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garbage day headache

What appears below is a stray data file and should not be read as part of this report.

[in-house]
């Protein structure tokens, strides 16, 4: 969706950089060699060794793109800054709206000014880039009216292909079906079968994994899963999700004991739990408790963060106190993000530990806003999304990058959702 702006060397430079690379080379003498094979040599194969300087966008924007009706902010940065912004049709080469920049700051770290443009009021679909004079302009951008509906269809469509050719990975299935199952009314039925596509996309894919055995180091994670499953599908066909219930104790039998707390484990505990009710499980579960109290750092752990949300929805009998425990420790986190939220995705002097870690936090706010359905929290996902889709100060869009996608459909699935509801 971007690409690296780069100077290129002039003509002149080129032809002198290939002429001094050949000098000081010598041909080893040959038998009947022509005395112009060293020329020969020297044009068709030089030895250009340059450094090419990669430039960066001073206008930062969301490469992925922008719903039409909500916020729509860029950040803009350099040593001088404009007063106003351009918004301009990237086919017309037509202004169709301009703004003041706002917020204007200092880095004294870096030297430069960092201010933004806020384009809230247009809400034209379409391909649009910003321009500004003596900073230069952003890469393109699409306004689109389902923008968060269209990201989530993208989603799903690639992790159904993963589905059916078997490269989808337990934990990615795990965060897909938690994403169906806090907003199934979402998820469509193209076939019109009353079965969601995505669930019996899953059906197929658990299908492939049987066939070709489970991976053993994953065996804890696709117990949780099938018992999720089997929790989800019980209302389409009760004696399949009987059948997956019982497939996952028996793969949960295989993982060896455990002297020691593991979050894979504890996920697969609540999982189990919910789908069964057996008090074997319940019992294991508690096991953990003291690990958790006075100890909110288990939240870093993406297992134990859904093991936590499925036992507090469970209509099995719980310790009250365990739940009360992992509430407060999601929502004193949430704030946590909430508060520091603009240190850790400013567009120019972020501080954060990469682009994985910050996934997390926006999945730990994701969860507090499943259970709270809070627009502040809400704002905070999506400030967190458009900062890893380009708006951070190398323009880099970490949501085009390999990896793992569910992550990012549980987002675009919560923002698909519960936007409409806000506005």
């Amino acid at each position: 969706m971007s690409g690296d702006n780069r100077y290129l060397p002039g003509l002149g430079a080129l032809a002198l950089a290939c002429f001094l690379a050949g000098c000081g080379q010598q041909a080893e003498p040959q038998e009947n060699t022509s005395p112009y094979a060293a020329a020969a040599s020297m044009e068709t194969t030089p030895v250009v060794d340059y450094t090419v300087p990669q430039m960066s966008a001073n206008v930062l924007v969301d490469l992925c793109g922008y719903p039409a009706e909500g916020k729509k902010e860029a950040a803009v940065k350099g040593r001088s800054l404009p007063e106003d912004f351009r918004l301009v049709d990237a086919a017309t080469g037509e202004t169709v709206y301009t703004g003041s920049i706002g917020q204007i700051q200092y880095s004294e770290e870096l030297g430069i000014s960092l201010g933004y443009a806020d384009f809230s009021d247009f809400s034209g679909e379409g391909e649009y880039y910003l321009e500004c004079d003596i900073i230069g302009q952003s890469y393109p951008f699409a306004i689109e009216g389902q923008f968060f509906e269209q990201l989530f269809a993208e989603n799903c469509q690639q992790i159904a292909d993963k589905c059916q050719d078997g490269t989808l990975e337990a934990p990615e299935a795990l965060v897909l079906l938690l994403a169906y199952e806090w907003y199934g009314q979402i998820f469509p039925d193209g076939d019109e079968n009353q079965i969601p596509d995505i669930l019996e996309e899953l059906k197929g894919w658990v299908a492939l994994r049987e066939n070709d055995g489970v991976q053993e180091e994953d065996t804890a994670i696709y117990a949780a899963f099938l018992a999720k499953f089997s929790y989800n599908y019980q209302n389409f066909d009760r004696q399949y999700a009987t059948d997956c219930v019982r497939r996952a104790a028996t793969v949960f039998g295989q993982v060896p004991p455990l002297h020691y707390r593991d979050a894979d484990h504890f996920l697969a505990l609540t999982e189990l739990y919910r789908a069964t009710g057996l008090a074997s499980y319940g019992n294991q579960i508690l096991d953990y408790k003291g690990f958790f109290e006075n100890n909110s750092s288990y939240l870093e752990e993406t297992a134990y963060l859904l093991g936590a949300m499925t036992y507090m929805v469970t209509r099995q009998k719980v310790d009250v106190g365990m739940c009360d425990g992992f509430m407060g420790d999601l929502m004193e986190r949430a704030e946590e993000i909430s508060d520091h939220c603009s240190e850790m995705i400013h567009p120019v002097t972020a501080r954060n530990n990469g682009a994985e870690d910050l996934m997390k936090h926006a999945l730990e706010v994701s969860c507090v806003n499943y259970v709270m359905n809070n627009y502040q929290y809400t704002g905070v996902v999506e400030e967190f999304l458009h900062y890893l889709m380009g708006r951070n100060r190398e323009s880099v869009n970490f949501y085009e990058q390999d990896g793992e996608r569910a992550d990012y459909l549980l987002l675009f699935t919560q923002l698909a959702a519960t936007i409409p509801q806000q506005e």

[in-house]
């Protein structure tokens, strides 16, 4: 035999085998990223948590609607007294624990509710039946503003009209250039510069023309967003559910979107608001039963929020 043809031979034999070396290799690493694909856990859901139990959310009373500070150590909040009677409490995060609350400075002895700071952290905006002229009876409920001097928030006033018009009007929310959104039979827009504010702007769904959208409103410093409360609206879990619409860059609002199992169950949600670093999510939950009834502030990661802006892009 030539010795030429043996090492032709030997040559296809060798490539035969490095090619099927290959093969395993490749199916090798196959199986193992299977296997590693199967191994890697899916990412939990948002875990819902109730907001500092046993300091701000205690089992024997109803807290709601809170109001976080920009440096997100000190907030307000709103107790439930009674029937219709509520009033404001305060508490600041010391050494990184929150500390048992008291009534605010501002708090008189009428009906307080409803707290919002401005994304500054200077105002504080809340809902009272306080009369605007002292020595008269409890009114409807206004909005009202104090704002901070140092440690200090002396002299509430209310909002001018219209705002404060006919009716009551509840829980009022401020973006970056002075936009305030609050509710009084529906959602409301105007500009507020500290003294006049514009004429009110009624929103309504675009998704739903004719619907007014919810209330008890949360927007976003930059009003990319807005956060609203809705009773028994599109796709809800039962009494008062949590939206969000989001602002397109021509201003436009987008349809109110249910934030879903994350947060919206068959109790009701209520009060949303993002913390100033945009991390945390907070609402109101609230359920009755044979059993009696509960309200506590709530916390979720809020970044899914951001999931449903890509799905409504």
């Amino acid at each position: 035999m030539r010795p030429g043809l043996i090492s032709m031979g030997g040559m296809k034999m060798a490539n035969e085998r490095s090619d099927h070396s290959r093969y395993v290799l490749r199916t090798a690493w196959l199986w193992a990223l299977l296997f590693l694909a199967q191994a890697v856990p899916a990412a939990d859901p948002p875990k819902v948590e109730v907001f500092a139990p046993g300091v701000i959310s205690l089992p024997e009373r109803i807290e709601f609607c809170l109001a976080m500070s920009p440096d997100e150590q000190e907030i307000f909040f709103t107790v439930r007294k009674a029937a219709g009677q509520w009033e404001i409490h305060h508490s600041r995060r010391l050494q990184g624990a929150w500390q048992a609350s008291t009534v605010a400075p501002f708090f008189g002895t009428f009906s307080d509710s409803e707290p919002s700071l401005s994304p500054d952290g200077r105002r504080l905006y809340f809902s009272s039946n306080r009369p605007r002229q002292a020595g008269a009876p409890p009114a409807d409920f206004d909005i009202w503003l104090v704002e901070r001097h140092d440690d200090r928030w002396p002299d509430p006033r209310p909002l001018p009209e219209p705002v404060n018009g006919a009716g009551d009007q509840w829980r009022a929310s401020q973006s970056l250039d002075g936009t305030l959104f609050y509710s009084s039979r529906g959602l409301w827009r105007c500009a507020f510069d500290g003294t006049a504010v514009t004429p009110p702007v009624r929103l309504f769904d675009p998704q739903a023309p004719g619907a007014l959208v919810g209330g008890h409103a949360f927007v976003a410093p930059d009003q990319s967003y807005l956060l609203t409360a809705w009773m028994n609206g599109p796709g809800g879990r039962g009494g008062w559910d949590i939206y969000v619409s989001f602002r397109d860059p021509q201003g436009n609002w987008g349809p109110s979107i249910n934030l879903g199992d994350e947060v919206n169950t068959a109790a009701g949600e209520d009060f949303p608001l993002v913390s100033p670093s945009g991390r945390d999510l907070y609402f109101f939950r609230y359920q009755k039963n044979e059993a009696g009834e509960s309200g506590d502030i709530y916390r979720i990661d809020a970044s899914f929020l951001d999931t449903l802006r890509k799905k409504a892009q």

How do people do it? Function, that is, with a headache. How? I woke up this morning feeling as if my poor thin lopsided skull was being crushed in a gigantic vice in some ogre's basement. I am not shy of drugs -- no homeopath, I -- and so I crawled to the medicine cabinet and took everything that contained the word pain in the symptom description. That was pretty much everything except the shaving cream and I was tempted, I tell you. That was five ... no, six minutes ago. I am still not better. What is with these pharmaceutical companies? How can they put out shoddy products and expect people to go on using them? The pain is still there. I've read about pain being exquisite -- not mine. Mine is brutal, like being hit in the face with a two by four, over and over. Maybe I'd be better if I was used to headaches, but, I don't get them often. This particular wrong note in the melody of my life is the first in years. How do people who do get headaches -- and I know people who seem to get them daily -- how do they cope? I'm a wreck. Eight minutes now. The point of this post was supposed to be the uses of gratitude, but I got sidetracked. Sorry. Garbage day today, and I am listening for the hiss of air brakes that means the garbage truck has turned the corner onto my street. When I hear it, I will run outside to help Mike -- that's the garbage guy's name -- load my bags and boxes into his truck. One Friday last year I happened to be out when he came by, and out of courtesy I helped him throw some of the stuff in. And the look on his face was almost ecstatic: St What's-her-name with the beatific vision. Thanks, he said, stumbling over the word. No problem, I said. And he drove away. And the following week I was up and working, and I heard the truck round the corner and thought, well, why not. He had seemed so grateful. So I went out and helped him again. And that time our conversation stretched to include the weather. Colder, Mike said. Sure is, I replied. And so it has gone on. My Friday morning ritual includes a trip to the roadside. Mike's and my relationship has not deepened much -- the weather is still a staple of our conversation -- but he gives me a wide yellow smile on arrival, and waves on departure. When I miss a week because I'm travelling, he comments the next week. I suppose I could feel his gratitude like a tyrant's yoke, forcing me to help him with his job, but I am happy to widen my circle of contacts. And it has paid off. When I saw Mike in the supermarket a couple of weeks ago, he directed me to the in-store special (two for one spaghetti sauce) which I might have missed otherwise. Hang on, here he is now.... .... And I'm back. You know, Mike could tell I wasn't feeling well. He asked what was wrong. When I told him I had a splitting headache, he said, Hey, that's too bad. Usually you look pretty happy, he said.


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